Up front, first impressions are very positive indeed. For a start, the basics are right: all-round visibility's good, the mirrors are big and clear, the driving position is adjustable in just about every imaginable way and the seats, pedals and steering wheel all feel great. But it's more than that. Put bluntly, this cabin feels better built, with higher quality materials, than anything else in its class from this era - and by quite a margin too. Even the faux leather looks realistic and there's plenty of the proper stuff too. Highlights include the lovely analogue dashboard clock and the touch-sensitive electrostatic switches you use to adjust the air conditioning temperature. Oh and the way the electric windows slow as the gradually close with a lovely softened thud.
As with bigger Lexus models, the dash is split into distinct display and operation zones, the upper display section dominated by a 7-inch LCD infotainment screen. If that includes satellite navigation and your car has the top-spec Lexus infotainment system, then operation can be marshalled by the eight-way moveable 'mouse' you'll find in the lower operation zone, with functionality that not everyone likes. It does, after all, take quite a subtle touch to guide the cursor where you want it to go. Once you've got the hang of it though, it works fine. Overall, we're not sure the control systems can quite edge those of a rival Audi A4 from this period, but it's a close run thing. The seats, with their lovely quilted finish, are also worth a mention as those drivers who like a sporty feel can get hunkered right down in the car, while those who prefer a more elevated view out can jack them up a fair way.
And the boot? Well the batteries that must be housed beneath its floor in the hybrid IS 300h model rob you of 30-litres of space, but that still leaves a class-competitive 450-litres of room on offer. And, as long as you avoid entry-level trim, there's a 60/40 split-folding rear seat for those times when you want to avoid the home delivery charge after a trip to IKEA.
What to Look For
We really struggled to find too many dis-satisfied Lexus IS owners. Not that we expected to find many. The brand has an enviable reputation for reliability and dealer service and that appears to have been continued here. We did come across a few reports of drivetrain vibrations. On the IS 300h models affected, this apparently sets in between 1,200 and 1,400rpm, so look out for that on your test drive. We did come across a couple of owners who complained that on one occasion, their 300h models wouldn't start. In one of these cases, this was because the car had been left for a few weeks. Finally, in one instance, an owner reported a problem with the auto wipers not working. Otherwise, there's little else to report.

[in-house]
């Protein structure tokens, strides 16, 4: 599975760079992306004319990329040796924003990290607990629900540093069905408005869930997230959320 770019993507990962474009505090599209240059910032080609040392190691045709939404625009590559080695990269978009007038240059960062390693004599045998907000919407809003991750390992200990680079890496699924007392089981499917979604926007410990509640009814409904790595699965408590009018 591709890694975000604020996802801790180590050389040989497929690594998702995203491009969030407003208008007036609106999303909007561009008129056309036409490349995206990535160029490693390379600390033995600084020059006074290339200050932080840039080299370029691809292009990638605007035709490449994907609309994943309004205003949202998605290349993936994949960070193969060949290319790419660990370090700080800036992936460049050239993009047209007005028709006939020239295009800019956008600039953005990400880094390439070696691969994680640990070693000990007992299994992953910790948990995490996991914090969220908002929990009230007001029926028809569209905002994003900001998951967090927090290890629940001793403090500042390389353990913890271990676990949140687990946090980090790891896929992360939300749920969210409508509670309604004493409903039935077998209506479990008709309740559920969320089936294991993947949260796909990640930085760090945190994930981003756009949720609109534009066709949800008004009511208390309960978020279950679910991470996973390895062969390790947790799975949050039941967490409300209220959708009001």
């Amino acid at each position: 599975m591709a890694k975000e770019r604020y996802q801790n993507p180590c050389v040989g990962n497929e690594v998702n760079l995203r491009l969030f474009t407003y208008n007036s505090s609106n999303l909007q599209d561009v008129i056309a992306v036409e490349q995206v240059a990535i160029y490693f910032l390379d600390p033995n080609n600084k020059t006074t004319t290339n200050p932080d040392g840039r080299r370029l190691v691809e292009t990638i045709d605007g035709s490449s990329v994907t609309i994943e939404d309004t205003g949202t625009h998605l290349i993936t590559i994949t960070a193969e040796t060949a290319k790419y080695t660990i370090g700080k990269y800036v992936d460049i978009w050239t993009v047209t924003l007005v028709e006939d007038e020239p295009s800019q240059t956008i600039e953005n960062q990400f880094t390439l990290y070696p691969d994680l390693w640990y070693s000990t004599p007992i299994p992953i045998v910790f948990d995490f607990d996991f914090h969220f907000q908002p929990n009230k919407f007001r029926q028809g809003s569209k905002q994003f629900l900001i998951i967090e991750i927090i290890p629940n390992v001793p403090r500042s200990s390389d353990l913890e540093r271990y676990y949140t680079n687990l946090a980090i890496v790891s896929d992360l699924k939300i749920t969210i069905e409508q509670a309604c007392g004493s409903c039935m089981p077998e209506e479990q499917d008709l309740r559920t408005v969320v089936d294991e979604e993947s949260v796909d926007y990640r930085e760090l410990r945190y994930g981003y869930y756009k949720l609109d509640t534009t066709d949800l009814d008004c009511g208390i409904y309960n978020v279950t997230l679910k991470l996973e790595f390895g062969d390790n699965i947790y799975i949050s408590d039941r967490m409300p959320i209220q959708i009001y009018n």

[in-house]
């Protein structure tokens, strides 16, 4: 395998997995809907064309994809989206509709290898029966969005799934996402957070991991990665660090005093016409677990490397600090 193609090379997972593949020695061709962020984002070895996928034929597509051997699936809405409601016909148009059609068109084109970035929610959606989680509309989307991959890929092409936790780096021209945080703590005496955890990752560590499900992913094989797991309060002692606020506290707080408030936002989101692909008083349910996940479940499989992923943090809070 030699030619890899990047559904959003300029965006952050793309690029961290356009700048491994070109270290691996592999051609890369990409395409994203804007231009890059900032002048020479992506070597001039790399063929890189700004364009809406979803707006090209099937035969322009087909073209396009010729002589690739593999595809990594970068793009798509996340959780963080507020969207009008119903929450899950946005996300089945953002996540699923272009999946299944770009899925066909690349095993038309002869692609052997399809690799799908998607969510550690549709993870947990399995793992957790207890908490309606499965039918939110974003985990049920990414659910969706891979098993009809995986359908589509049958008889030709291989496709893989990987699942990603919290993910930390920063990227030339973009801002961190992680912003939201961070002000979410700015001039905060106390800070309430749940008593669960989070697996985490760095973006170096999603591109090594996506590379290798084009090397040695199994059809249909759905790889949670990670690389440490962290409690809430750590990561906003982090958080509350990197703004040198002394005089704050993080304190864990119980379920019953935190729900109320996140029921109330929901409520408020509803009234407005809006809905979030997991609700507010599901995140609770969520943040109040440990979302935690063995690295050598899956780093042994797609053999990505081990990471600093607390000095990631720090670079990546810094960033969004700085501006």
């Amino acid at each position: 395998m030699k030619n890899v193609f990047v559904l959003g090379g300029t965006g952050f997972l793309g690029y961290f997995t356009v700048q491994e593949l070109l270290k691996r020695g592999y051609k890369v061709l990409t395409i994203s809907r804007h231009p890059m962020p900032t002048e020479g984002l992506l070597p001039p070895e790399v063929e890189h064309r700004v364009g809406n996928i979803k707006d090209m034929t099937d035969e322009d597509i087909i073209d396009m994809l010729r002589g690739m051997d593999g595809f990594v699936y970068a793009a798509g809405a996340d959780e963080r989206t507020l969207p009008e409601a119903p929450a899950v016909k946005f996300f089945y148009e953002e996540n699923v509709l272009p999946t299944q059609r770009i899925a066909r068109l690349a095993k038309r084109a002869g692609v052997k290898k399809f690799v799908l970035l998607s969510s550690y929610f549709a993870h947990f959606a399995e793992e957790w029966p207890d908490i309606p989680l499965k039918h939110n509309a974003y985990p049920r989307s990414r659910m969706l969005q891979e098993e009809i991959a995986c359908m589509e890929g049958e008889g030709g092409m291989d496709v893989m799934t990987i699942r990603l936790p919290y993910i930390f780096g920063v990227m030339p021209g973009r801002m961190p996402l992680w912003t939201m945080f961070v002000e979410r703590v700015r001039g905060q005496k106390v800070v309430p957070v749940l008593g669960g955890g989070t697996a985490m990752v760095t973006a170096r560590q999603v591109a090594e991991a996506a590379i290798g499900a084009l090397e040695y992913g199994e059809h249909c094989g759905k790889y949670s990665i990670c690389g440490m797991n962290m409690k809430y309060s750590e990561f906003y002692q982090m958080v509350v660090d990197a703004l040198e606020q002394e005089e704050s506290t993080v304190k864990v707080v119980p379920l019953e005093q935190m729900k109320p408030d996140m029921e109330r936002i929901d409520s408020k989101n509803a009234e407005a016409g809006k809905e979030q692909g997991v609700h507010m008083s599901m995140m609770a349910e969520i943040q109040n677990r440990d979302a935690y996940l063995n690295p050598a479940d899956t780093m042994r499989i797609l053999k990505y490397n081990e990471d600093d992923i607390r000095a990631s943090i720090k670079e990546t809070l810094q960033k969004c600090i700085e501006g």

(approx based on a 2013 IS 300h- Ex Vat) An air filter costs around £18 and an oil filter costs around £5. Brake pads sit in the £30 to £35 bracket for a set. Brake discs cost in the £48 to £67 bracket. Wiper blades cost in the £3 to £11 bracket. For a replacement wing mirror glass, you're looking at about £16. A replacement water pump will be pricey, costing around £718.
On the Road
When the original version of this third generation IS was launched in 2012, Lexus offered an IS 250 variant featuring a conventional petrol 2.5-litre V6 with 204bhp. This was replaced by a more efficient 245bhp 2.0-litre petrol turbo IS 200t variant in 2015. The IS 250 is a pleasant enough thing, with decent refinement and crisp acceleration that'll see you to 62mph in 8.1s en route to 140mph - but you'll almost never see one. These days you see, few people buy thirsty V6 petrol engines in cars like this - which is why the UK importers never offered the 3.5-litre V6 variant that was available in the States.
So forget conventional petrol power in this car and focus on the version of it that buyers from new almost all wanted; the IS 300h petrol/electric hybrid. Unlike the brand's slightly smaller CT 200h hybrid model, it's more than a smartened up Toyota Prius, instead based on a proper large Lexus, the BMW 5 Series-sized GS 300h. True, the 2.5-litre engine used may only offer four cylinders but it does develop 178bhp, with a further slug of power contributed by an electric motor, resulting in a combined 220bhp output. That's enough to easily match the performance of the rival 2.0-litre diesel models at which this car was aimed, 0-62mph occupying 8.3s on the way to 124mph. Why just 124? It's down to use of a special geartrain for the electric motor that reduces weight and cuts friction in return for restricted flat-out pace - a reasonable trade off in my book. After all, when was the last time you drove quicker than 120mph?
If you are going to be driving this car hard, then you'll find that the rubber belt-driven CVT 6-speed auto gearbox (installed because the ordinary IS250 model's conventional mechanical unit didn't fit) can start to frustrate attempts at meaningful progress. We've yet to drive a CVT auto that responded to the throttle (and in this case the gearshift paddles) in the way that it should - and here, the same issues remain. Plonk down your right foot and there's a noticeable pause before the transmission adjusts its gearing, after which there's another thrashy gap between the revs rising and the pace increasing.